Skip to content

Grammarflex

Grammarflex logo

Colons: A Guide on How to Use Colons, Plus Examples

Colons signify a close relationship between clauses, and introduce items in a list or series.



What’s a colon?

Stack two periods on top of each other, et vóila! A colon :  

 

How to use a colon

“The limitation of armaments, the acceptance of arbitration as the natural solvent of international disputes, the relegation of wars of ambition and aggression to the categories of obsolete follies : these will be milestones which mark the stages of the road.”P.C. Wren, English Grammar and Composition.

Compare these sentences:

1. The principal parts of a verb in English are: the present tense, the past tense, and the past participle.

2. Study to acquire a habit of thinking: no study is more important.

Both sentences show the correct uses of a colon, but the role of the colon differs between the two. They both have two independent clauses (or sentences that can stand on their own) but the first sentence uses a colon to introduce items in a list.

The second sentence works different: here, the colon signals a deeper relationship a colon to signal a bond between the clauses, in that the  relationship between the clauses, and elaborate or add emphasis on the information the clause that precedes the colon, with the clause that comes after it. Therefore, the colon is used primarily to introduce a list or series in sentences, or to connect closely related clauses by adding emphasis or elaborating on the information that precedes it with the information that follows it.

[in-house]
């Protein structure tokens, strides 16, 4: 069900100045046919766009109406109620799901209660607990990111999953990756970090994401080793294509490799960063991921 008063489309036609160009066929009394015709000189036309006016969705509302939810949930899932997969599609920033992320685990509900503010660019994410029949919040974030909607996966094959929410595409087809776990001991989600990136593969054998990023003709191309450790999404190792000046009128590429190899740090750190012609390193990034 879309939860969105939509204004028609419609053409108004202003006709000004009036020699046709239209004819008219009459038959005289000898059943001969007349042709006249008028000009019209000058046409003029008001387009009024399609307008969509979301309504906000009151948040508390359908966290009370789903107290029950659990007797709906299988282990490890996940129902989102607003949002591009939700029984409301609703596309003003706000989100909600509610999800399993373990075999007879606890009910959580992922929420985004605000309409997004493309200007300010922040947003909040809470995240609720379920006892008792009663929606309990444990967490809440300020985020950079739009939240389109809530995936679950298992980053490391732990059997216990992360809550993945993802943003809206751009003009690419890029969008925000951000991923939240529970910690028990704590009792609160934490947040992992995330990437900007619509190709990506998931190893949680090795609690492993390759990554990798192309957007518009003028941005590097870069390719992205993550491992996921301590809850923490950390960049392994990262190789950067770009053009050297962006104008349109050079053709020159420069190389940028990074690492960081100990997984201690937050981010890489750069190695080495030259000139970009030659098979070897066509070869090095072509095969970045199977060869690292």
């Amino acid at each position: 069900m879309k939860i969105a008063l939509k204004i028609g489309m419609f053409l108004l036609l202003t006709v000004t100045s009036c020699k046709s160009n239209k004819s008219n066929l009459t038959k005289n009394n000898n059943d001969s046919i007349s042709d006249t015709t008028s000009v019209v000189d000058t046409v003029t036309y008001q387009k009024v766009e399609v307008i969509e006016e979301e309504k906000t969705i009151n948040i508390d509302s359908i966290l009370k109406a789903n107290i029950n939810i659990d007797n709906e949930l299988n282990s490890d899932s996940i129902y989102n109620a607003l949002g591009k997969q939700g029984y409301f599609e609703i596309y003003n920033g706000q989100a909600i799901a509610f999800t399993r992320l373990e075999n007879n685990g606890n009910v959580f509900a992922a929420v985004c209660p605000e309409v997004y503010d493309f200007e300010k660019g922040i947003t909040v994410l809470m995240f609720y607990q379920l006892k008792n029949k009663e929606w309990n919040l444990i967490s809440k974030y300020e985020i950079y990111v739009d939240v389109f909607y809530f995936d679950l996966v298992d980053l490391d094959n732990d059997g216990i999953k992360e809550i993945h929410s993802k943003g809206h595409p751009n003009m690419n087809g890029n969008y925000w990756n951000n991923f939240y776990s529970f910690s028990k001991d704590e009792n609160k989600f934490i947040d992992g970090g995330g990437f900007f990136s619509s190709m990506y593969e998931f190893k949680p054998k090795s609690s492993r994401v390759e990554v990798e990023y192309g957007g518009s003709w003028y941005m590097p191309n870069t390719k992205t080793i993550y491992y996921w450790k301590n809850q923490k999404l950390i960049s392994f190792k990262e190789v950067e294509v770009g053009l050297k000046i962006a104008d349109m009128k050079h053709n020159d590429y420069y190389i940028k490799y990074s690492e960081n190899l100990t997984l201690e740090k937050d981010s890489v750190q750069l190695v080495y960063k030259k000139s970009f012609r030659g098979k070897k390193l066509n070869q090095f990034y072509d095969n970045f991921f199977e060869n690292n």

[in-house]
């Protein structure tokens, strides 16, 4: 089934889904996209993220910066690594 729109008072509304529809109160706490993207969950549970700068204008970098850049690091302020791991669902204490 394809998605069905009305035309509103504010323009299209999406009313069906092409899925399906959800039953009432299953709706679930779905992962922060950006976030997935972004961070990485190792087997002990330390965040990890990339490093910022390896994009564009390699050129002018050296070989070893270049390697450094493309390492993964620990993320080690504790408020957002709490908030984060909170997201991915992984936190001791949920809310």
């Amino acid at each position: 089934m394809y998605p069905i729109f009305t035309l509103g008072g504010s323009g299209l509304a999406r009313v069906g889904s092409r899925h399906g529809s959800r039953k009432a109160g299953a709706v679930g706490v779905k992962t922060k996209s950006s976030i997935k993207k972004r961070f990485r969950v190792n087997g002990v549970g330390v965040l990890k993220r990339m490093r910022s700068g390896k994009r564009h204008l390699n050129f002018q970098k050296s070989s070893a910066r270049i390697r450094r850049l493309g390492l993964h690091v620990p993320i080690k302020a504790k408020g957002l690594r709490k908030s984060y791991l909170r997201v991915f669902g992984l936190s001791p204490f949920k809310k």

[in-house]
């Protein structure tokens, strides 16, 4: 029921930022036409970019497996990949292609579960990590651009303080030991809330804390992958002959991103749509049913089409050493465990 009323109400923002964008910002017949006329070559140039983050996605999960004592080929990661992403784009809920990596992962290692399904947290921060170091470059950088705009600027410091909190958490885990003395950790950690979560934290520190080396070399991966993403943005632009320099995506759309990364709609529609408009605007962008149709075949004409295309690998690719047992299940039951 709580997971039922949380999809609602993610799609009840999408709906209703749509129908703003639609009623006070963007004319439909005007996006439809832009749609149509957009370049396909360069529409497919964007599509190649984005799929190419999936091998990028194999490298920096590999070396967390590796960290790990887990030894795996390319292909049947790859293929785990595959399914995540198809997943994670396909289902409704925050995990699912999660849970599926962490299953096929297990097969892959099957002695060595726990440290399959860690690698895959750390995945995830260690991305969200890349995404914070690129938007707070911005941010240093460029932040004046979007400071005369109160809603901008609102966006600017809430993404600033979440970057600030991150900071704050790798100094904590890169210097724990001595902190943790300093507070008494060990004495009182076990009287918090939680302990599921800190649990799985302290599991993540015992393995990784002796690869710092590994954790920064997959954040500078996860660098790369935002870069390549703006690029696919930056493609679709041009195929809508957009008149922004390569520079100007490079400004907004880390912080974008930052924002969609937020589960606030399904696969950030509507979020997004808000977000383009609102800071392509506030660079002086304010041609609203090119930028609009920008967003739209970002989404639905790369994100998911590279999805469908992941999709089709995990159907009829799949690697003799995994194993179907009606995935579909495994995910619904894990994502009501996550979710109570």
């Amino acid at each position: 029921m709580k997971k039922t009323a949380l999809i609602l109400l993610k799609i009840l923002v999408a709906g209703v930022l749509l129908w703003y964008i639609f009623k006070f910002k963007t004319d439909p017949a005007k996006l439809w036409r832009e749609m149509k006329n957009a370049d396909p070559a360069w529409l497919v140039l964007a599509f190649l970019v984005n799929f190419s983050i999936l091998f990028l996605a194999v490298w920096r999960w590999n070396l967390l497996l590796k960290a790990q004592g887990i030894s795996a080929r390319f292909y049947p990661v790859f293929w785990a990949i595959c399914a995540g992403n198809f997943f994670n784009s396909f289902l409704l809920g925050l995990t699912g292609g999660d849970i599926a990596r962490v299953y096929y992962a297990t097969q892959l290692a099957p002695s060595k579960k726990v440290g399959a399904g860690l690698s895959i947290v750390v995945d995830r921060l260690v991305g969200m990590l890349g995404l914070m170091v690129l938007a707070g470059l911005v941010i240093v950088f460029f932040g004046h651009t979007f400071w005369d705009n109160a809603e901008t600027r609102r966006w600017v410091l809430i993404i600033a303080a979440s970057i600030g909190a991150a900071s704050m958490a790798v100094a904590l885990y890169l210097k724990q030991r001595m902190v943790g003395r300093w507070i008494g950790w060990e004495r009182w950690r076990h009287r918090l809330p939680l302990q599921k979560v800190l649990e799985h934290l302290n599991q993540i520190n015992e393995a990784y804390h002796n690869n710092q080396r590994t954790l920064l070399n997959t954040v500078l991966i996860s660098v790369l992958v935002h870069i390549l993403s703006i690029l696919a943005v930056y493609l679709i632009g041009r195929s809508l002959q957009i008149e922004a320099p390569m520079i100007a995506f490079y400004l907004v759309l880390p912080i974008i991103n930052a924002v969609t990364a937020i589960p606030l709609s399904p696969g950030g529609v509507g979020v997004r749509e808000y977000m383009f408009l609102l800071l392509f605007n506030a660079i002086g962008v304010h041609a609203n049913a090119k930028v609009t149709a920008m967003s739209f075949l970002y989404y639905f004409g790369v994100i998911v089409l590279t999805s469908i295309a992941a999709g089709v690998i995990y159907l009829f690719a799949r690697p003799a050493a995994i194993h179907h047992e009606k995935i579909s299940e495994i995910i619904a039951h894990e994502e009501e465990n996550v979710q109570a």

Colons used in sentences examples

Examples of colons in sentences:

1. I need a few items at the store: clothespins, a bottle opener, and napkins.

2. She has three dogs: two poodles and a beagle.

3. The American flag has three colors: red, white, and blue.

4. I need an assistant who can do the following: input data, write reports, and complete tax forms.

5. He got what he worked for: he really earned that promotion.

What’s the difference between a colon and a semicolon?

Answer: semicolons are used to connect two closely related sentences without coordinating conjunctions or commas. Colons signify a deeper relationships between the clauses, and either expands, adds emphasis or introduces a list.

Origin of the colon

The word ‘colon’ originates from the Latin and Greek languages: from Latin colon “part of a verse or poem,” from Greek kōlon “part of a verse,” literally “limb, member”.

In Review

Colons are used in sentences to:

1. Introduce a list or series;

2. Connect closely related clauses by adding emphasis or elaborating on the information that precedes the colon with the information that follows it.

Worksheet

Grammar (RULES!)

 

Sources  

  1. Origin of the word colon
  2. Principal parts of a verb
  3. The colon and semicolon  

Recent Posts

Assent, ascent or accent?

Assent or Ascent (or Accent?)

When to use assent, ascent and accent The differences between assent, ascent and accent: Assent may be a noun or a verb: the former refers

Device or devise?

Devise or Device? (Meaning, Usage)

What’s the difference between device and devise? Devise is a verb meaning “to invent or plan”. Device is a noun that refers to “an object

Paid or payed?

Is “Paid” or “Payed” Correct?

What is the correct past tense of “pay”? The verb pay, which describes giving money to someone for something you want to buy or for

Amiable or amicable?

When to Use Amiable or Amicable?

Are amiable and amicable the same? Both amiable and amicable are describing words (i.e., adjectives); the difference mostly concerns what it is that they describe:

Is it creeped or crept?

What’s the Past Tense of Creep?

Is it creeped or crept? If you’re trying to say that you’re creeped out by something, use creeped. Otherwise, both creeped and crept are accepted